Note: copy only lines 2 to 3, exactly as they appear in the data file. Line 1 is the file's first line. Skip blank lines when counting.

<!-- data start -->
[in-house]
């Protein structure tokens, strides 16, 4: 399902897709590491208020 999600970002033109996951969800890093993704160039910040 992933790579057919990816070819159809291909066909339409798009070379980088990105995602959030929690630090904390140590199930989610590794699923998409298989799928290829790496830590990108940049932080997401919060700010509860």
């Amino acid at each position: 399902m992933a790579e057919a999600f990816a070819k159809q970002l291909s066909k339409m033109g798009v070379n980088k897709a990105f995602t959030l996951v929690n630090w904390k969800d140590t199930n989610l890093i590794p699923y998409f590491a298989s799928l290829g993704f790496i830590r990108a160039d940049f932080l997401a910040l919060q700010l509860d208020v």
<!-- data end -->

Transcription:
């Protein structure tokens, strides 16, 4: 399902897709590491208020 999600970002033109996951969800890093993704160039910040 992933790579057919990816070819159809291909066909339409798009070379980088990105995602959030929690630090904390140590199930989610590794699923998409298989799928290829790496830590990108940049932080997401919060700010509860």
């Amino acid at each position: 399902m992933a790579e057919a999600f990816a070819k159809q970002l291909s066909k339409m033109g798009v070379n980088k897709a990105f995602t959030l996951v929690n630090w904390k969800d140590t199930n989610l890093i590794p699923y998409f590491a298989s799928l290829g993704f790496i830590r990108a160039d940049f932080l997401a910040l919060q700010l509860d208020v």